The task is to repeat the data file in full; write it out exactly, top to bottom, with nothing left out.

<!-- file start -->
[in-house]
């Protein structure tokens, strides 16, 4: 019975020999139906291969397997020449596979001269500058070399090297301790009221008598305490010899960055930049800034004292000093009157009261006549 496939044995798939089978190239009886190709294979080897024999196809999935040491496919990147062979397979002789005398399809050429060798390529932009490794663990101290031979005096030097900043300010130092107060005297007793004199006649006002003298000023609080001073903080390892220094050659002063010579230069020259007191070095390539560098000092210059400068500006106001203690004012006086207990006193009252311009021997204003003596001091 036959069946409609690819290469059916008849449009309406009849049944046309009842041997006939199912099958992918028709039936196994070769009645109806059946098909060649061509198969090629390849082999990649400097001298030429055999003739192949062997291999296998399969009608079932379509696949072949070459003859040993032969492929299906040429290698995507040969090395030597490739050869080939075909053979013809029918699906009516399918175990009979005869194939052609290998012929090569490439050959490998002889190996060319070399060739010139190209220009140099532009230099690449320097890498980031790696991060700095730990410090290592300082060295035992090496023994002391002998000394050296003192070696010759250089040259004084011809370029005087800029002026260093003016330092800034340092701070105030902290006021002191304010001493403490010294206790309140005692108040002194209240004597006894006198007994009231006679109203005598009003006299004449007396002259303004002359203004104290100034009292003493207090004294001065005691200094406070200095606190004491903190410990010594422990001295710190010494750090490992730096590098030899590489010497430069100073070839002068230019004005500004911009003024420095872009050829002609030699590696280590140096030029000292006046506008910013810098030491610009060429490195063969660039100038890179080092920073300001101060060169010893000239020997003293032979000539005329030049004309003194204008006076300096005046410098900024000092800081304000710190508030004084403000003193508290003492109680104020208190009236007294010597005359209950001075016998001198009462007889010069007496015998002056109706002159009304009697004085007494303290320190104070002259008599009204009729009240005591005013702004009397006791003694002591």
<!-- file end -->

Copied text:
[in-house]
């Protein structure tokens, strides 16, 4: 019975020999139906291969397997020449596979001269500058070399090297301790009221008598305490010899960055930049800034004292000093009157009261006549 496939044995798939089978190239009886190709294979080897024999196809999935040491496919990147062979397979002789005398399809050429060798390529932009490794663990101290031979005096030097900043300010130092107060005297007793004199006649006002003298000023609080001073903080390892220094050659002063010579230069020259007191070095390539560098000092210059400068500006106001203690004012006086207990006193009252311009021997204003003596001091 036959069946409609690819290469059916008849449009309406009849049944046309009842041997006939199912099958992918028709039936196994070769009645109806059946098909060649061509198969090629390849082999990649400097001298030429055999003739192949062997291999296998399969009608079932379509696949072949070459003859040993032969492929299906040429290698995507040969090395030597490739050869080939075909053979013809029918699906009516399918175990009979005869194939052609290998012929090569490439050959490998002889190996060319070399060739010139190209220009140099532009230099690449320097890498980031790696991060700095730990410090290592300082060295035992090496023994002391002998000394050296003192070696010759250089040259004084011809370029005087800029002026260093003016330092800034340092701070105030902290006021002191304010001493403490010294206790309140005692108040002194209240004597006894006198007994009231006679109203005598009003006299004449007396002259303004002359203004104290100034009292003493207090004294001065005691200094406070200095606190004491903190410990010594422990001295710190010494750090490992730096590098030899590489010497430069100073070839002068230019004005500004911009003024420095872009050829002609030699590696280590140096030029000292006046506008910013810098030491610009060429490195063969660039100038890179080092920073300001101060060169010893000239020997003293032979000539005329030049004309003194204008006076300096005046410098900024000092800081304000710190508030004084403000003193508290003492109680104020208190009236007294010597005359209950001075016998001198009462007889010069007496015998002056109706002159009304009697004085007494303290320190104070002259008599009204009729009240005591005013702004009397006791003694002591």